Artist: Judd Hertzler
Title: “Liberated Deaths”
Artist’s statement: “I rarely use art as propaganda or social commentary. I’m glad I got an opportunity to educate the community, let alone myself, on what’s really going on with the War In Iraq. To put it bluntly: ‘War Kills.’”
Artist’s bio: Judd Hertzler is 28 years old and was born in Westerly, R.I. He is currently a dad, a boyfriend, a student, a professional skateboarder, an employee, a house painter, a designer, a believer and an enthusiast. His current passions are silk-screening, wooden reliefs, and pen-and-ink illustration. He will be in a group show on April 6 at 111 Minna Gallery in San Francisco called Jump Over Me.<hr>
Artist: George Glazunov
Title: “Who Would Jesus Torture?”
Artist’s statement: “'Ye shall know them by the fruits of their labor.’ That’s what Jesus said in Matthew 7:16. Growing up I studied the Bible and this is one scripture that comes to my mind. When I think of the torture committed and condoned by the Bush Administration at Abu Ghraib Prison in Iraq and Gitmo, I cringe. As a person of faith and patriot of my country, I became angry by these actions and was inspired to say something through my art. By observing a person’s actions through their thoughts, their words and their actions we can discern their true spirit of intention. I challenge Christians to take a serious look at this issue of torture and not only to pray, but act on it. Who would Jesus torture? I have never known torture to be justifiable by any virtue. How despicable and ignoble war is. Einstein was right when he said ‘It is my conviction that killing under the cloak of war is nothing but an act of murder.’”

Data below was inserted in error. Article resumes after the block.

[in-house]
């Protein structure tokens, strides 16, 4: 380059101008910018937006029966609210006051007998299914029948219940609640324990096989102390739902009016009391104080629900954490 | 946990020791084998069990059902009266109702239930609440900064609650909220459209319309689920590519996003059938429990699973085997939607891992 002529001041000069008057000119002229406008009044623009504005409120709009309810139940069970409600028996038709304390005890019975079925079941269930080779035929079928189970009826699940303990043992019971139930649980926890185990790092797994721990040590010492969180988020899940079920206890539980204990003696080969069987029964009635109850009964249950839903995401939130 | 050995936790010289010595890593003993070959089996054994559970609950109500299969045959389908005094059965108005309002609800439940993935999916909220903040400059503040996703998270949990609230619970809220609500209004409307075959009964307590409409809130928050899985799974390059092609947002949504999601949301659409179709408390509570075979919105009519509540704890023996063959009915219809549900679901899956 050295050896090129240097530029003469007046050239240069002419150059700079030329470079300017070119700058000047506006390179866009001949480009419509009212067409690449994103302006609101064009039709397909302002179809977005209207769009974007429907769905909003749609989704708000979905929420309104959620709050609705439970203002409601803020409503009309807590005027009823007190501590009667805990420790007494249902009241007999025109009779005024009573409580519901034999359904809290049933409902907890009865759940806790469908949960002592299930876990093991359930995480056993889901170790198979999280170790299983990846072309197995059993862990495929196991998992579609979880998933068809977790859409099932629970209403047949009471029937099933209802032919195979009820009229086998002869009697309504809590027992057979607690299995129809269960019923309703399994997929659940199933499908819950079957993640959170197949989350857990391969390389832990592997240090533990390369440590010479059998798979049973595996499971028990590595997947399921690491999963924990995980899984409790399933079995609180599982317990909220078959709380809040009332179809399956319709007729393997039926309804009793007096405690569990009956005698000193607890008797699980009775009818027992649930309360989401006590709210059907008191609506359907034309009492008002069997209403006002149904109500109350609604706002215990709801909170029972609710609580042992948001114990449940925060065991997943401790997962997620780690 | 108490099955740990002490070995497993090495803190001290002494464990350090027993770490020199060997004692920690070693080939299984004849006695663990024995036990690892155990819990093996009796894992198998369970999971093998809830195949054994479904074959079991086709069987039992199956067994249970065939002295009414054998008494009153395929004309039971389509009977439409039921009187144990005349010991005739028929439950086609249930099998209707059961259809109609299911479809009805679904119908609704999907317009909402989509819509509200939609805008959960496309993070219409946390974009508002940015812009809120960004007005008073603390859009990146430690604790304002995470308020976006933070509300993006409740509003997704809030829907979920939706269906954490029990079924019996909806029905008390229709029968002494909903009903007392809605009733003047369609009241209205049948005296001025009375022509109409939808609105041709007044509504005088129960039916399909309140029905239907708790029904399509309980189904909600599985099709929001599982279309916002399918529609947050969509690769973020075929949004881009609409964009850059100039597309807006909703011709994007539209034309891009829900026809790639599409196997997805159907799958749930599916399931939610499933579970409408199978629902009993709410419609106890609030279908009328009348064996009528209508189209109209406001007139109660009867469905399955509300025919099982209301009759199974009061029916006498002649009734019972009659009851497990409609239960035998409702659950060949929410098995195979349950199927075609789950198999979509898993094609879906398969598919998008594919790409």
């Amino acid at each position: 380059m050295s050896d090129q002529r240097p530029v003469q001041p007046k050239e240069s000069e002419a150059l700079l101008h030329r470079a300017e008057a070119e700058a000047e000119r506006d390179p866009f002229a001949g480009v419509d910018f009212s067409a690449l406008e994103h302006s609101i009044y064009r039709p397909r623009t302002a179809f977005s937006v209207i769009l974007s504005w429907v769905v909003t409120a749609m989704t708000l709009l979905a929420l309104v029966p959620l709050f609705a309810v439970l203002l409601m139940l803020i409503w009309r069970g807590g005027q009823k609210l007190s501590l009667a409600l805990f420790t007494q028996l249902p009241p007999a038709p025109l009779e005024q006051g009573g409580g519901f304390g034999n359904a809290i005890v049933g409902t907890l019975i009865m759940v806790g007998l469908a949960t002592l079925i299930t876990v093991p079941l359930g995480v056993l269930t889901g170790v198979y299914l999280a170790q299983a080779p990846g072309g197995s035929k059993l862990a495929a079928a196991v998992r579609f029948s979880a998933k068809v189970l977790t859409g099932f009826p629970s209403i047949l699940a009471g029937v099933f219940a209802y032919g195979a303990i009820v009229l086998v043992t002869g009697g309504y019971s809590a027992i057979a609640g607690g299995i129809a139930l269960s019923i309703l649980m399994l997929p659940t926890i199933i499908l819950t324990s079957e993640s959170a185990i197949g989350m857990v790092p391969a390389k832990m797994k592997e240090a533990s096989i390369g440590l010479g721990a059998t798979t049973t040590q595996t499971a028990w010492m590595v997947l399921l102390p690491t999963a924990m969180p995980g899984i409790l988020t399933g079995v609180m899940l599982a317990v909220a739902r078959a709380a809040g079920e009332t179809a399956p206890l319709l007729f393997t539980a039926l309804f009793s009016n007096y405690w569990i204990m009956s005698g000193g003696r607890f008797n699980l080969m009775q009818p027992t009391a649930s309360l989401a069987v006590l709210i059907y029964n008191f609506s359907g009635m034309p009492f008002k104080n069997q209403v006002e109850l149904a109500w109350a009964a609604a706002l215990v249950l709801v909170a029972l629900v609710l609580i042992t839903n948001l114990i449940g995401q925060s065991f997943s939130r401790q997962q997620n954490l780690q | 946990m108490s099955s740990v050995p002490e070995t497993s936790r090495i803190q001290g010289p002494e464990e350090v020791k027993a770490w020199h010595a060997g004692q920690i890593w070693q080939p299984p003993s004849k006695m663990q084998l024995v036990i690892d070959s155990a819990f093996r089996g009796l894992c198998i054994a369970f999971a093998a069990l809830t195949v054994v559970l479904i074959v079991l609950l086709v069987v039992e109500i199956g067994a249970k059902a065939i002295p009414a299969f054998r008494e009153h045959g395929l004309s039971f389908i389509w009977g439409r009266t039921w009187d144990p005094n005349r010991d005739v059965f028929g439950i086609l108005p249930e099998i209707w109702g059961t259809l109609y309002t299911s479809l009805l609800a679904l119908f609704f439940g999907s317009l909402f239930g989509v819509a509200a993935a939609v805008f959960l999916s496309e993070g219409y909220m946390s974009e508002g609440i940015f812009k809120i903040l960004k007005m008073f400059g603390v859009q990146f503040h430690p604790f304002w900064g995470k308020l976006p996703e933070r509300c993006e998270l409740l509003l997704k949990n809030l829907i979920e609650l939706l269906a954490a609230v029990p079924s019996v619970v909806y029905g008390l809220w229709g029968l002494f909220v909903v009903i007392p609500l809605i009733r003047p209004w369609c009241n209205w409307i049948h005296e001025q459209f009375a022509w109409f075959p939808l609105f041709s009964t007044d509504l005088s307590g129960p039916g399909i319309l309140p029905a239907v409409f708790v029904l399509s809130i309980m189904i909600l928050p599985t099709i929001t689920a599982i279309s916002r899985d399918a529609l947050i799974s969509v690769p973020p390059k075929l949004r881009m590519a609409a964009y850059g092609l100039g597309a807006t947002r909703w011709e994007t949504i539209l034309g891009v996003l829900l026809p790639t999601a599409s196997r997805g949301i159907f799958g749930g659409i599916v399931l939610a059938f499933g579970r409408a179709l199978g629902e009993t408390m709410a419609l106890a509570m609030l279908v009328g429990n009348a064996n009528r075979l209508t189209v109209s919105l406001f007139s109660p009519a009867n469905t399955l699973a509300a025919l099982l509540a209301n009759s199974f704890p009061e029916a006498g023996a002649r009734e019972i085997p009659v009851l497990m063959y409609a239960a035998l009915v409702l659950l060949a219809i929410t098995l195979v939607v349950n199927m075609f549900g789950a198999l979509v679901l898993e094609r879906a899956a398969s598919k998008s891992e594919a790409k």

Artist’s bio: George Glazunov’s Russian parents suffered under McCarthyism in the 1950s up to the early 1960s. They kept a low profile in fear of being deported back to Europe. Having barely survived Nazi work camps in Czechoslovakia and fearing the worst, they concealed their Russian identity from Glazunov for 16 years. Connections with relatives and a rich cultural heritage with his great-grandfather, Alexander Glazunov, a Russian composer, were virtually unknown. Glazunov’s art is a direct action dedicated to his Russian family and culture and to “other freedom seekers in the world in a time of universal deceit, where telling the truth is a revolutionary act.”